By Colleen Boerner, Upper School Librarian
Graded will welcome acclaimed author Alan Gratz in September 2019. During his week-long visit, Alan will work with students in grades 5-10. With support from the Graded Annual Fund, we have ordered 600 copies of the novel Refugee, one of Alan’s books. Prior to the holiday, rising 6-10 graders and staff will each receive a copy of the book and dive into the story. Over the break, students will be expected to finish reading Refugee and share their responses to it. Students will receive bookmarks with instructions. In August, grade 5 teachers will read Refugee aloud to their new classes as part of Reader Writer Workshop. Our visit with Alan Gratz will be enriched by the shared experience of everybody reading and discussing one of his novels.
Over the vacation, as your child is reading Refugee, we encourage you to engage in conversation around the book and its important themes. When school resumes in August, we are planning a variety of activities to deepen our understanding of the factors that compel individuals to flee their homes and their plights as they seek refuge.
Refugee tackles topics that are both timely and timeless: courage, survival, and the quest for home. The following review from Kirkus provides an excellent synopsis of the story:
Kirkus Reviews starred (June 1, 2017)
In the midst of political turmoil, how do you escape the only country that you’ve ever known and navigate a new life? Parallel stories of three different middle school-aged refugees—Josef from Nazi Germany in 1938, Isabel from 1994 Cuba, and Mahmoud from 2015 Aleppo—eventually intertwine for maximum impact. Three countries, three time periods, three brave protagonists. Yet these three refugee odysseys have so much in common. Each traverses a landscape ruled by a dictator and must balance freedom, family, and responsibility. Each initially leaves by boat, struggles between visibility and invisibility, copes with repeated obstacles and heart-wrenching loss, and gains resilience in the process. Each third-person narrative offers an accessible look at migration under duress, in which the behavior of familiar adults changes unpredictably, strangers exploit the vulnerabilities of transients, and circumstances seem driven by random luck. Mahmoud eventually concludes that visibility is best: “See us….Hear us. Help us.” With this book, Gratz accomplishes a feat that is nothing short of brilliant, offering a skillfully wrought narrative laced with global and intergenerational reverberations that signal hope for the future. Excellent for older middle grade and above in classrooms, book groups, and/or communities looking to increase empathy for new and existing arrivals from afar. Poignant, respectful, and historically accurate while pulsating with emotional turmoil, adventure, and suspense.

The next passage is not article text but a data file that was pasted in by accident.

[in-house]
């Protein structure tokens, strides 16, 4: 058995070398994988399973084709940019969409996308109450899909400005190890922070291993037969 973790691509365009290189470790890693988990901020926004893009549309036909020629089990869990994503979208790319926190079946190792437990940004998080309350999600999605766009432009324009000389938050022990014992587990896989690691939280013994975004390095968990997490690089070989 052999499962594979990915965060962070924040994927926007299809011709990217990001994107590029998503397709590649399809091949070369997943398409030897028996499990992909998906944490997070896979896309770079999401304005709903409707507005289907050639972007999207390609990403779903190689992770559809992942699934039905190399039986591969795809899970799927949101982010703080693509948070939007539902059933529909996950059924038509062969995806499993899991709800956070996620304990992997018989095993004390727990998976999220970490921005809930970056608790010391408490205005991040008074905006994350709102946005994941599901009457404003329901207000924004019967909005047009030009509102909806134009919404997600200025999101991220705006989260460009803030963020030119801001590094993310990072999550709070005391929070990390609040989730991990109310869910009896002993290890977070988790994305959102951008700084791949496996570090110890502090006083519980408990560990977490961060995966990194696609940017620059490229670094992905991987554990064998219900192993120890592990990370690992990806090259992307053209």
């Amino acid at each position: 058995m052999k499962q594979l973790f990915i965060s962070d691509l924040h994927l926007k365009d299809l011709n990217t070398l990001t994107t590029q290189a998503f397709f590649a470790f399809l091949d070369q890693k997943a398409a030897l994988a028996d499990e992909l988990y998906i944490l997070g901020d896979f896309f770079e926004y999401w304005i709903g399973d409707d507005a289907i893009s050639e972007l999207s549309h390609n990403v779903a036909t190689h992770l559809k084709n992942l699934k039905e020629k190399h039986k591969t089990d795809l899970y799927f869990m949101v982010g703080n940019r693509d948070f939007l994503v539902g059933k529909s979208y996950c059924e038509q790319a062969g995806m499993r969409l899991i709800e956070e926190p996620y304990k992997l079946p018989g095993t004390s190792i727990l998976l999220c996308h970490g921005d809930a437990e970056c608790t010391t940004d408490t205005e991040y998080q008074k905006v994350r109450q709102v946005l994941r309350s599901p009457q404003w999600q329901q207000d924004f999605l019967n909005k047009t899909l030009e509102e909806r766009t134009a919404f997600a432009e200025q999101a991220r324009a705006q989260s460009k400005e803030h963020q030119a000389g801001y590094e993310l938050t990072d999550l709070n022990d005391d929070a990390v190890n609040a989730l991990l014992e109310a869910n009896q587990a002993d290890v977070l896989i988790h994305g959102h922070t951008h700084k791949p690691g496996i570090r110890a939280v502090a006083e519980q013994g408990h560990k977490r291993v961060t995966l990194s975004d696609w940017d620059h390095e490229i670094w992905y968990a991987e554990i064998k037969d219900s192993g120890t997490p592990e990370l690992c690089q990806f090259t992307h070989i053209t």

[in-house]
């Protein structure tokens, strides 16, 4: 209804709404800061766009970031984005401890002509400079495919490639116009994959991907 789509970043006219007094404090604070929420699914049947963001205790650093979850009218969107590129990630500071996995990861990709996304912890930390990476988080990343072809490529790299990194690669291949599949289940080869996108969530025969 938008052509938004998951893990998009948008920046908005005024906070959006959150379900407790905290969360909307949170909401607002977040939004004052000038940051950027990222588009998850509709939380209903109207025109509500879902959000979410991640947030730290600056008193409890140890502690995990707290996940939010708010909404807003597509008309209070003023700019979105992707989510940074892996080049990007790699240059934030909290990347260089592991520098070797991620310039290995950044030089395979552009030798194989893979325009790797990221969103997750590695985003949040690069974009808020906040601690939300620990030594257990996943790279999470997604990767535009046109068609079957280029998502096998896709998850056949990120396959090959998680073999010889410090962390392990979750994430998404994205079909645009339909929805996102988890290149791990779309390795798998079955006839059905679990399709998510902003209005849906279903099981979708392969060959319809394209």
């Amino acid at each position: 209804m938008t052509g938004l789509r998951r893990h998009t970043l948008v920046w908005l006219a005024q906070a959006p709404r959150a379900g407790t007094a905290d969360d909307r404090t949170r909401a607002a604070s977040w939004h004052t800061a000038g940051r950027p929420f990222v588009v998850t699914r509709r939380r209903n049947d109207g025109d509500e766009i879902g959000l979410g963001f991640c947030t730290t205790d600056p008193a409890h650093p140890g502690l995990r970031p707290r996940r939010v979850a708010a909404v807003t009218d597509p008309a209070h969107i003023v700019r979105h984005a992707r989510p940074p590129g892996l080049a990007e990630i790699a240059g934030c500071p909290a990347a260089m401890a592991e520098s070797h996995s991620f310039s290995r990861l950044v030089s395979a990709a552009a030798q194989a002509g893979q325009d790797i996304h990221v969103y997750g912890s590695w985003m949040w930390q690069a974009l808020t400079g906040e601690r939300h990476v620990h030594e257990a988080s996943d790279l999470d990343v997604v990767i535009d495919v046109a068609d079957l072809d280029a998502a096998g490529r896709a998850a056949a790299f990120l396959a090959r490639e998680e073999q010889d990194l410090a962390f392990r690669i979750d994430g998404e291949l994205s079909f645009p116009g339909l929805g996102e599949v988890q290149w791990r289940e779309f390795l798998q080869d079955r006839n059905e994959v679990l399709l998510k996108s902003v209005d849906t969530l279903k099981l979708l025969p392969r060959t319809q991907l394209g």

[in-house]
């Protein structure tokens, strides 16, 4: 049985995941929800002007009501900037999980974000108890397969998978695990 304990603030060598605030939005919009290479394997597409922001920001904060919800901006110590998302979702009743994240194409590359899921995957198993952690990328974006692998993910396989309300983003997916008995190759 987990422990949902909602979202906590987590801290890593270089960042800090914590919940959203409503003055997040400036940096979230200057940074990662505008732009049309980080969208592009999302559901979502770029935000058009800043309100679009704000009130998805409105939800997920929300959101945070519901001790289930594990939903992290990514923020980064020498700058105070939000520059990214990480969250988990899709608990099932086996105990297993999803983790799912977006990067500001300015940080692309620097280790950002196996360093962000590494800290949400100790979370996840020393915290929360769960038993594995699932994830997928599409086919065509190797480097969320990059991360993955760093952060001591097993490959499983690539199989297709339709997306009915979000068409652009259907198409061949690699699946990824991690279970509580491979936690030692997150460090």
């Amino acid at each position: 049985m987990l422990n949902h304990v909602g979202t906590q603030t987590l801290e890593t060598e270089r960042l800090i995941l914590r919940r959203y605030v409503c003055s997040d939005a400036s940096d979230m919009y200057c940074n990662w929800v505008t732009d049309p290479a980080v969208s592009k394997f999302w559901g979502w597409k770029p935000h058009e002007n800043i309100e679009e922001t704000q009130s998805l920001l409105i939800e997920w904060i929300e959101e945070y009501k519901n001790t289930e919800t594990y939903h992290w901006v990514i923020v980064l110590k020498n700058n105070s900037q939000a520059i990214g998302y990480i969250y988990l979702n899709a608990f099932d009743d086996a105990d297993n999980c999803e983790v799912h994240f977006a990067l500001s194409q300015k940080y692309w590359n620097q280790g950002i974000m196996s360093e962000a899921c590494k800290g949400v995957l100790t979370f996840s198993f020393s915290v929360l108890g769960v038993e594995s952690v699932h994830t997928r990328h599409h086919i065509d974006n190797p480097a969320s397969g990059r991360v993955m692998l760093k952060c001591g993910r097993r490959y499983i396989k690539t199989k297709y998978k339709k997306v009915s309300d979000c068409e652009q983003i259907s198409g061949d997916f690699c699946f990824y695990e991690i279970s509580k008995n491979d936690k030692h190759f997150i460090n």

Reading history books and news articles gives students a sense of the events that have shaped our world. Statistics can provide numbers that might help students quantify the effects of those events. However, “When we can turn numbers into names,” Alan Gratz says, “then we can begin to build the empathy our country – our world – needs to survive.”For more information about Alan Gratz, visit his website: https://www.alangratz.com/.